Electronic Thesis and Dissertation Repository


Master of Arts




Dr. Jason Gilliland

2nd Supervisor

Dr. Jeff Hopkins

Joint Supervisor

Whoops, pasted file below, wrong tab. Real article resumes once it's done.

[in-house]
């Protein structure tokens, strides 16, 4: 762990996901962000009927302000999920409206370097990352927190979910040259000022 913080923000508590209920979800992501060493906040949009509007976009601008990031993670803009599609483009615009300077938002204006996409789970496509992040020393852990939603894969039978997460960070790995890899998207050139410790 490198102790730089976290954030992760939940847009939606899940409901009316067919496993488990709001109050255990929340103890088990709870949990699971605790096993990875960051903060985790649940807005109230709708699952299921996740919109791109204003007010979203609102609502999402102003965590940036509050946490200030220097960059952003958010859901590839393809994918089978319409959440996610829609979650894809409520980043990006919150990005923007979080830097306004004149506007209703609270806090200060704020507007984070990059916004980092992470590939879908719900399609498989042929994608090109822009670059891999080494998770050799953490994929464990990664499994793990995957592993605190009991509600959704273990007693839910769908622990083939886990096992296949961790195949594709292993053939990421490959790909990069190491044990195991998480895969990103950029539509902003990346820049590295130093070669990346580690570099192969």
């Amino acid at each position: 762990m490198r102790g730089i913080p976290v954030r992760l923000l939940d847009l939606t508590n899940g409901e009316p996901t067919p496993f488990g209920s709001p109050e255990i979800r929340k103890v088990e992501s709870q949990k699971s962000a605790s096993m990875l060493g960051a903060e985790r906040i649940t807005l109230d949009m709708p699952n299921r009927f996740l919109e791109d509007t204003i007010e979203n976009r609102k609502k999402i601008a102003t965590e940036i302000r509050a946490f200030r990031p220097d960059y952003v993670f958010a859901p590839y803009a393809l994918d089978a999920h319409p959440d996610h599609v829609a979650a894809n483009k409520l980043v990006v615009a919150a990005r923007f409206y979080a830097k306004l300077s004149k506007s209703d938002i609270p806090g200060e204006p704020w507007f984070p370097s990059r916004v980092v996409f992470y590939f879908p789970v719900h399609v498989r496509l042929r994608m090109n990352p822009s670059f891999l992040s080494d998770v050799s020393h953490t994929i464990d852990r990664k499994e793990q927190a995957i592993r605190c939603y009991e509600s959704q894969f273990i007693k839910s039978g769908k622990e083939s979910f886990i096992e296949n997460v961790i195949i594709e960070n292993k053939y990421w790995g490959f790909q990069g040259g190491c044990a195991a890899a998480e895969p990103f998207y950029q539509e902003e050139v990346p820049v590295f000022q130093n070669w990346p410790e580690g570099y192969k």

Only a small proportion of Canadian children achieve the recommend daily minimum amount of moderate-vigorous physical activity (PA). The Grade 5 ACT-i-Pass (G5AP) program in London, Ontario offers fifth-grade children a free access pass to multiple PA opportunities at recreation facilities for an entire school year. This thesis used a mixed-methods approach to examine barriers and enablers to children’s use of those PA opportunities. In-depth interviews with recreation service providers afforded an understanding of potential factors influencing pass use. Surveys of child participants and their parents provided data on participant demographics, parental and peer support, and pass usage. Spatial analysis generated environmental variables such as neighbourhood socioeconomic status and distance between home and participating facilities. Statistical analysis examined individual, intrapersonal, and environmental determinants on pass use using logistic regression. Findings from service provider interviews revealed potential barriers to pass use related to participant knowledge, economic means, and geographic access. Spatial analysis found both hot and cold spot clusters of pass use, and logistic regression modelling found sex, recruitment method, and parental support significantly influenced use of the G5AP. Findings support development of PA interventions focused on spatial distribution of activities and promotion of PA opportunities.